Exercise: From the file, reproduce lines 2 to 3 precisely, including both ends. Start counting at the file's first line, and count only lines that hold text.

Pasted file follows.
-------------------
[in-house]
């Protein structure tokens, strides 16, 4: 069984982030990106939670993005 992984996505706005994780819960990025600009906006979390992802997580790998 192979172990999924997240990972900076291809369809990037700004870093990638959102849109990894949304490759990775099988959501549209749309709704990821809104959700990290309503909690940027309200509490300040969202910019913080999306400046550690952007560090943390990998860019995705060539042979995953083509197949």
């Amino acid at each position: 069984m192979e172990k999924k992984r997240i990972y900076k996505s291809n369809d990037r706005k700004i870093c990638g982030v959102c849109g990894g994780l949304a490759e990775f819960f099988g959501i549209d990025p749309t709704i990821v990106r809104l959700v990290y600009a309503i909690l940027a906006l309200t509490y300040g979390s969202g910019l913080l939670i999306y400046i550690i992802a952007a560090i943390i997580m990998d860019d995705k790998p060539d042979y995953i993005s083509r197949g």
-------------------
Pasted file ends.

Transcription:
């Protein structure tokens, strides 16, 4: 069984982030990106939670993005 992984996505706005994780819960990025600009906006979390992802997580790998 192979172990999924997240990972900076291809369809990037700004870093990638959102849109990894949304490759990775099988959501549209749309709704990821809104959700990290309503909690940027309200509490300040969202910019913080999306400046550690952007560090943390990998860019995705060539042979995953083509197949």
């Amino acid at each position: 069984m192979e172990k999924k992984r997240i990972y900076k996505s291809n369809d990037r706005k700004i870093c990638g982030v959102c849109g990894g994780l949304a490759e990775f819960f099988g959501i549209d990025p749309t709704i990821v990106r809104l959700v990290y600009a309503i909690l940027a906006l309200t509490y300040g979390s969202g910019l913080l939670i999306y400046i550690i992802a952007a560090i943390i997580m990998d860019d995705k790998p060539d042979y995953i993005s083509r197949g």